It has long struck me that we have many misconceptions about Russia. A common perception is that it is a powerful superpower that militarily threatens its neighbours. But how strong and powerful is Russia after the collapse of the Soviet Union?

Firstly, we are misled by the projection of standard maps. Because Russia is so far north, it looks bigger than it actually is compared to other countries and continents further south. Only on a globe can you get an accurate picture of the surface. The alternative is to read tables.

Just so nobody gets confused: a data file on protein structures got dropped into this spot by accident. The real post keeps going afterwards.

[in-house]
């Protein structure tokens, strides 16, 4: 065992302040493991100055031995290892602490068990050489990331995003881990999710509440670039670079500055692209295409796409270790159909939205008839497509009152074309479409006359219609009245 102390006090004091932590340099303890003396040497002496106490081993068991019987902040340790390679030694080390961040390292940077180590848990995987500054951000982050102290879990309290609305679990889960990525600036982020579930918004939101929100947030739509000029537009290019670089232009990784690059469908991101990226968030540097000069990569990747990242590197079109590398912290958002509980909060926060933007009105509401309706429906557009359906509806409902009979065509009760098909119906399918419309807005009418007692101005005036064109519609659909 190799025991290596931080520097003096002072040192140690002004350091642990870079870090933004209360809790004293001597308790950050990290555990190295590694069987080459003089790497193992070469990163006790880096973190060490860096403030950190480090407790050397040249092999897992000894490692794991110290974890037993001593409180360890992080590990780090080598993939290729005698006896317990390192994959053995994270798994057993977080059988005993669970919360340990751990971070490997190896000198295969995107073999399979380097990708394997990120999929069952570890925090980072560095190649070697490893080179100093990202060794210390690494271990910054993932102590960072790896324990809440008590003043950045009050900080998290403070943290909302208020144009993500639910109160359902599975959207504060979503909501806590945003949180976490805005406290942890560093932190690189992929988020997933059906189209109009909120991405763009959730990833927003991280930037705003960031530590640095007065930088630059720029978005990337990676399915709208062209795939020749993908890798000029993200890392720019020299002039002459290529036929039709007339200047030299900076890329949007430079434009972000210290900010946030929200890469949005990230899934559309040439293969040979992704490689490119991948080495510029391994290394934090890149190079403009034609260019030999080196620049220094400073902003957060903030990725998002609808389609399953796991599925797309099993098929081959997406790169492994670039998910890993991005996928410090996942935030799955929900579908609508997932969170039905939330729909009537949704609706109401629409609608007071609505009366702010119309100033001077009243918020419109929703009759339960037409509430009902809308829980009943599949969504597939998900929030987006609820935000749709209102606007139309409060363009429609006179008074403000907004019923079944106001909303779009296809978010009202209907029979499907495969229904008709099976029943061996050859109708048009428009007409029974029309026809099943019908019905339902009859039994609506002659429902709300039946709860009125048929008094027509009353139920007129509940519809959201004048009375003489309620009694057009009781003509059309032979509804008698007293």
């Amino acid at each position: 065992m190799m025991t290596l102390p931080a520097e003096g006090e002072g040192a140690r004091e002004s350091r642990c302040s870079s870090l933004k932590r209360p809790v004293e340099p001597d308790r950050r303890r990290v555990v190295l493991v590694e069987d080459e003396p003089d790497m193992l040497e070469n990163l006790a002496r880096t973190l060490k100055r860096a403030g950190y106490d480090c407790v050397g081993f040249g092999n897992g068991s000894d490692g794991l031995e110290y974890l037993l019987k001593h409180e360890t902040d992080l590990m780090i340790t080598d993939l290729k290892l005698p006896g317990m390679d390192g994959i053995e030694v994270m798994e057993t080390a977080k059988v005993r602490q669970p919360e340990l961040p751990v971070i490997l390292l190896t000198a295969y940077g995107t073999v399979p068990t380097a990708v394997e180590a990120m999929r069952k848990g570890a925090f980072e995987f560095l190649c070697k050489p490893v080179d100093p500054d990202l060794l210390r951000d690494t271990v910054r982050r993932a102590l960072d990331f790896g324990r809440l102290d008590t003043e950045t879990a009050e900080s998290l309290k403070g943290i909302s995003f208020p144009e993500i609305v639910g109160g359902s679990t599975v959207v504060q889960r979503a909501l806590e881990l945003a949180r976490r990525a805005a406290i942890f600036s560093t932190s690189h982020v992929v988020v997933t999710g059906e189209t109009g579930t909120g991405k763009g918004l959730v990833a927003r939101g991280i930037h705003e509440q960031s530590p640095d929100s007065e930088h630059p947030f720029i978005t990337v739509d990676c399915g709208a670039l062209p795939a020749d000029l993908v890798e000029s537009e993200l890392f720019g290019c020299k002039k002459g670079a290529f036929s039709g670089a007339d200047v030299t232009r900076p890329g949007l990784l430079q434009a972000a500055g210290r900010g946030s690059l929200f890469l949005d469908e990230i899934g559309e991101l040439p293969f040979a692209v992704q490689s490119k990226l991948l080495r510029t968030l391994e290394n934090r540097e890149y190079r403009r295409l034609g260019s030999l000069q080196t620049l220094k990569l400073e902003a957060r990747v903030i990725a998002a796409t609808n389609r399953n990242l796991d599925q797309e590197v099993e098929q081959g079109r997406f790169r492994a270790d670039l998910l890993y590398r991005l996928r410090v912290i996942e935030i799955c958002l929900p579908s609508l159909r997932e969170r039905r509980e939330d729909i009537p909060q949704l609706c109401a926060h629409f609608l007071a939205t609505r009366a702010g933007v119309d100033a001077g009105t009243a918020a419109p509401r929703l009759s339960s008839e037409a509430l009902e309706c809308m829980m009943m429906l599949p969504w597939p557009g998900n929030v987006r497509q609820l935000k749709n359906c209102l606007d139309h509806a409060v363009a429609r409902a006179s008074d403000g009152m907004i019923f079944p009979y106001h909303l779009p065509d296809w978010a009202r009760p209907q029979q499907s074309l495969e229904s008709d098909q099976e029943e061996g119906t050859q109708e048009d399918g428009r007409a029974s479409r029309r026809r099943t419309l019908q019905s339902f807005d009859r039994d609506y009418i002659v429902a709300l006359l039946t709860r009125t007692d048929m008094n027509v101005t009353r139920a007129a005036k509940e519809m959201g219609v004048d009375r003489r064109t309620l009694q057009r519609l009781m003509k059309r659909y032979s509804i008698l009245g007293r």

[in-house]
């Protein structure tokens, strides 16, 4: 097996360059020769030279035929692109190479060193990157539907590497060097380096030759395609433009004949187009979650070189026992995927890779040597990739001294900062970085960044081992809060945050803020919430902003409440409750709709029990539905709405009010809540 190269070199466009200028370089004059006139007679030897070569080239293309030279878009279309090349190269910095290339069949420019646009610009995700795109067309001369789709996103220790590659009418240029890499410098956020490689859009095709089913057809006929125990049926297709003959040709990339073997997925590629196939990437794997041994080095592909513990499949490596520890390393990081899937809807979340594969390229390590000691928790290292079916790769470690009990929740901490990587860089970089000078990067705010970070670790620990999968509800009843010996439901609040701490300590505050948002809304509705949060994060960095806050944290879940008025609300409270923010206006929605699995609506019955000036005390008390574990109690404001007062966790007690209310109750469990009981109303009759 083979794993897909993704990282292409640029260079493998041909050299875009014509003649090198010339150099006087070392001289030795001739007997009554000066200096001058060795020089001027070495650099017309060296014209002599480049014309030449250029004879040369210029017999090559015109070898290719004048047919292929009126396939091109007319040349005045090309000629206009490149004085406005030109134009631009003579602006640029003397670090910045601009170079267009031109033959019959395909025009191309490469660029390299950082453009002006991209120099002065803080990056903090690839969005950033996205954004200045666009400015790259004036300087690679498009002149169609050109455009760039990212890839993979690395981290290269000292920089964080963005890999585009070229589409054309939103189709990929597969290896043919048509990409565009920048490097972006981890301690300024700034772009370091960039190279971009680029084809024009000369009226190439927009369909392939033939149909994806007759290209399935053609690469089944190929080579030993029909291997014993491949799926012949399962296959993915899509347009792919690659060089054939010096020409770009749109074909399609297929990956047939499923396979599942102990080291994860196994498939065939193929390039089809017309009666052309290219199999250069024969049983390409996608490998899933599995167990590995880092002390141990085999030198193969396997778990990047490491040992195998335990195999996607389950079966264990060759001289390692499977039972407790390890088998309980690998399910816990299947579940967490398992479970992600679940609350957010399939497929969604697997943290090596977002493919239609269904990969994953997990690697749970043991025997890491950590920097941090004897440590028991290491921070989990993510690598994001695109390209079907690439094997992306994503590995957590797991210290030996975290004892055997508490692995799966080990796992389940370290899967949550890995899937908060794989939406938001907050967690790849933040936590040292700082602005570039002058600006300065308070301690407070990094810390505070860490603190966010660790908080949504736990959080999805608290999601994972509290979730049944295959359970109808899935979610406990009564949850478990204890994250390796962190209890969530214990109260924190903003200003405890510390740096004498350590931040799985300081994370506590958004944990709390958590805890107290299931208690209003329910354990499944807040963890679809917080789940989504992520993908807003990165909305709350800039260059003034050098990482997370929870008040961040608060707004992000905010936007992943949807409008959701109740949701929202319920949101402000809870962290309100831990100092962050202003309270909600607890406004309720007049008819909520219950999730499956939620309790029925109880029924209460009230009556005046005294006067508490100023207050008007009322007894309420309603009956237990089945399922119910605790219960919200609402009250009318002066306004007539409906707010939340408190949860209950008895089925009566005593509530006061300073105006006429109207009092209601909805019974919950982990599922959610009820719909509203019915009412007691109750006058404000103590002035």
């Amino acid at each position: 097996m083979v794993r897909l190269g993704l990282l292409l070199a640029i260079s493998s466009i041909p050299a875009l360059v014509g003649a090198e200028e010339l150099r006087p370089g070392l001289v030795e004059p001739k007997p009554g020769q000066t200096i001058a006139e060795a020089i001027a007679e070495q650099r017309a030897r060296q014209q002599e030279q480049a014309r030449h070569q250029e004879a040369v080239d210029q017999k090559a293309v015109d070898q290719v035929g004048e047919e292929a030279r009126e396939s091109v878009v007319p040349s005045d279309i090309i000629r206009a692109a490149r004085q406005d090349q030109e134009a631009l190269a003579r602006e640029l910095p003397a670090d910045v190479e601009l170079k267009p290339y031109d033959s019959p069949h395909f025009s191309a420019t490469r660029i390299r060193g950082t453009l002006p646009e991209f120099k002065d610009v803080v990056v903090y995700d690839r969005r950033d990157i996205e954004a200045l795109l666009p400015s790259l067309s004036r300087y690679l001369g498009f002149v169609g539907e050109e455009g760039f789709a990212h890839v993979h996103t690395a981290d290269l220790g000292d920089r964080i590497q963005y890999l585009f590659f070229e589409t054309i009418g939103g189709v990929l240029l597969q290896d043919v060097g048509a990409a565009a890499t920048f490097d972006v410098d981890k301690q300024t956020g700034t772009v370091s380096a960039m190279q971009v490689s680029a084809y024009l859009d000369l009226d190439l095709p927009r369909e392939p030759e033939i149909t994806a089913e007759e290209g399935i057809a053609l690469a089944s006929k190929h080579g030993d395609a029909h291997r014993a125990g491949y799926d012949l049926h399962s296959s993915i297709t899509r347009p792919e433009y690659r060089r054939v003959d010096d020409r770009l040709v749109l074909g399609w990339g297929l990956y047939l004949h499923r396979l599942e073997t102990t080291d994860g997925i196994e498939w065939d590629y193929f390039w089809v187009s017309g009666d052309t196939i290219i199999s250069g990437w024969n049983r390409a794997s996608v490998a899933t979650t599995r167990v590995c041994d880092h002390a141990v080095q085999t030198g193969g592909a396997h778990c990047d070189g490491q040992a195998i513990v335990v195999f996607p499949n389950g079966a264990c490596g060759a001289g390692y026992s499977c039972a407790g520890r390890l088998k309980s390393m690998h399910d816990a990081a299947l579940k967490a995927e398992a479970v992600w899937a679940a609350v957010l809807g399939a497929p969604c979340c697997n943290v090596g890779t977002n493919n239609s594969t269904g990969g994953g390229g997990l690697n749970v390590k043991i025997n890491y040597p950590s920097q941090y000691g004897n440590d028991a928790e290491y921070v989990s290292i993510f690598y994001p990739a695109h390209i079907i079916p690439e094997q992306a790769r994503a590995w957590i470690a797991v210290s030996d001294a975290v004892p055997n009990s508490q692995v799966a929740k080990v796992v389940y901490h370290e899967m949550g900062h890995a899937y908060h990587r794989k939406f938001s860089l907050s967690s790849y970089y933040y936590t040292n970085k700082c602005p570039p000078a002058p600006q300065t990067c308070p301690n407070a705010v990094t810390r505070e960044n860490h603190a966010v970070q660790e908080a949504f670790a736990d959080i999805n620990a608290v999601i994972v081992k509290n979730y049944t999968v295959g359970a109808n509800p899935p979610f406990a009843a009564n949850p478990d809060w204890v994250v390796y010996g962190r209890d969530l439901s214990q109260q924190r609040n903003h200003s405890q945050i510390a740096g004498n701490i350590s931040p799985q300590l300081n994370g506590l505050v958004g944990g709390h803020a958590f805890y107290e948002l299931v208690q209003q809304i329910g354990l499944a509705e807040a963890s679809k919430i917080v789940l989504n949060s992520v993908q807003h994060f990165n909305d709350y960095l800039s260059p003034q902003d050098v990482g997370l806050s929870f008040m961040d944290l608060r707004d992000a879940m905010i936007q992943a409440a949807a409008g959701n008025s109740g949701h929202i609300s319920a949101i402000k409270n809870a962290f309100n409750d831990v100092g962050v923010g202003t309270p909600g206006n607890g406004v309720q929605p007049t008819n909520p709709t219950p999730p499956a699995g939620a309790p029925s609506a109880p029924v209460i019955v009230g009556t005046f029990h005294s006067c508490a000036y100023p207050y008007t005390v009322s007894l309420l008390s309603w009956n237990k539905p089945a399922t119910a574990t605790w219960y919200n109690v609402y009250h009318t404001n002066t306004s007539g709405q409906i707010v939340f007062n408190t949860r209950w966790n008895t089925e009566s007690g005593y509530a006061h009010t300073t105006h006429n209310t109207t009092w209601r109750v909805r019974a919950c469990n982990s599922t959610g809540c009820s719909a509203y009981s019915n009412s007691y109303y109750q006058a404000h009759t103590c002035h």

Russia’s surface area is about 17.1 million km2. More than half of that area is north of the 60th parallel. The latitude that in our country runs a few miles north of Uppsala. North of that latitude there is hardly any arable land in Russia. There is all the taiga and tundra. Tundra are areas where the frost never leaves the ground (permafrost). The taiga area has forests, gas, oil and minerals, but few people. There is no road network and hardly any railways. Northern Siberia also has no harbours. Northern Russia and much of Siberia are virtually uninhabited. Of all Russians, 110 million live in European Russia (west of the Urals) and only 34 million in other parts. About one third of the territory is located in the two areas that Russians refer to administratively as ‘Far North’ (Крайний Север) and ‘Far North’ (Дальний Север). The area of these regions is about 5 500 000 km2, compared to Sweden’s area of 449 000 km2. In these two regions, the population is entitled to a wage supplement to compensate for all the difficulties of living and working in these areas. Until 1994, civil servants in Sweden were entitled to a ‘cold weather supplement’ to compensate them for working in the northern parts of the country. In late winter and spring, many villages and communities in northern Russia and Siberia are completely cut off from communication because of the annual floods. The only contact with the outside world is by air transport. The reasons are that the frost is deep in the ground and remains when the snow melts and that the major rivers flow northwards. They are still frozen when the snowmelt begins in the south of the country.